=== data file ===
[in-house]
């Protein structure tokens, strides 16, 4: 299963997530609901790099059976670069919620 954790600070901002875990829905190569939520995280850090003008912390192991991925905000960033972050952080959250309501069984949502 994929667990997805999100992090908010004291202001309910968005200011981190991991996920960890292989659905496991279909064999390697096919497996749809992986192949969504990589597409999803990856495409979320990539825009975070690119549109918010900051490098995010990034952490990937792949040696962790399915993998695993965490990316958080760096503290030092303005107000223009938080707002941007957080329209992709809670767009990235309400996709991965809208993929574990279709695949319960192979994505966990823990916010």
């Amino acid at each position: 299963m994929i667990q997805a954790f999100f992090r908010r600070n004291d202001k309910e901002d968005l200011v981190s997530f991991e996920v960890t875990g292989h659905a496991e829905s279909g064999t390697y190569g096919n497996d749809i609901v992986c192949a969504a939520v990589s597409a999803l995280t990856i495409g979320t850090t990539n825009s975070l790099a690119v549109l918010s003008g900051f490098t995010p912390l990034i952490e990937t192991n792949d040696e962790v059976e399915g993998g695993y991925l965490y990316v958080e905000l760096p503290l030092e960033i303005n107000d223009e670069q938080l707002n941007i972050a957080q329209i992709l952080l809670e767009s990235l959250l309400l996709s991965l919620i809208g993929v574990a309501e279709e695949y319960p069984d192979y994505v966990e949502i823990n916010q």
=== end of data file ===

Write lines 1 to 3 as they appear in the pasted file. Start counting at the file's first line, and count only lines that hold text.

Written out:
[in-house]
């Protein structure tokens, strides 16, 4: 299963997530609901790099059976670069919620 954790600070901002875990829905190569939520995280850090003008912390192991991925905000960033972050952080959250309501069984949502 994929667990997805999100992090908010004291202001309910968005200011981190991991996920960890292989659905496991279909064999390697096919497996749809992986192949969504990589597409999803990856495409979320990539825009975070690119549109918010900051490098995010990034952490990937792949040696962790399915993998695993965490990316958080760096503290030092303005107000223009938080707002941007957080329209992709809670767009990235309400996709991965809208993929574990279709695949319960192979994505966990823990916010």
């Amino acid at each position: 299963m994929i667990q997805a954790f999100f992090r908010r600070n004291d202001k309910e901002d968005l200011v981190s997530f991991e996920v960890t875990g292989h659905a496991e829905s279909g064999t390697y190569g096919n497996d749809i609901v992986c192949a969504a939520v990589s597409a999803l995280t990856i495409g979320t850090t990539n825009s975070l790099a690119v549109l918010s003008g900051f490098t995010p912390l990034i952490e990937t192991n792949d040696e962790v059976e399915g993998g695993y991925l965490y990316v958080e905000l760096p503290l030092e960033i303005n107000d223009e670069q938080l707002n941007i972050a957080q329209i992709l952080l809670e767009s990235l959250l309400l996709s991965l919620i809208g993929v574990a309501e279709e695949y319960p069984d192979y994505v966990e949502i823990n916010q």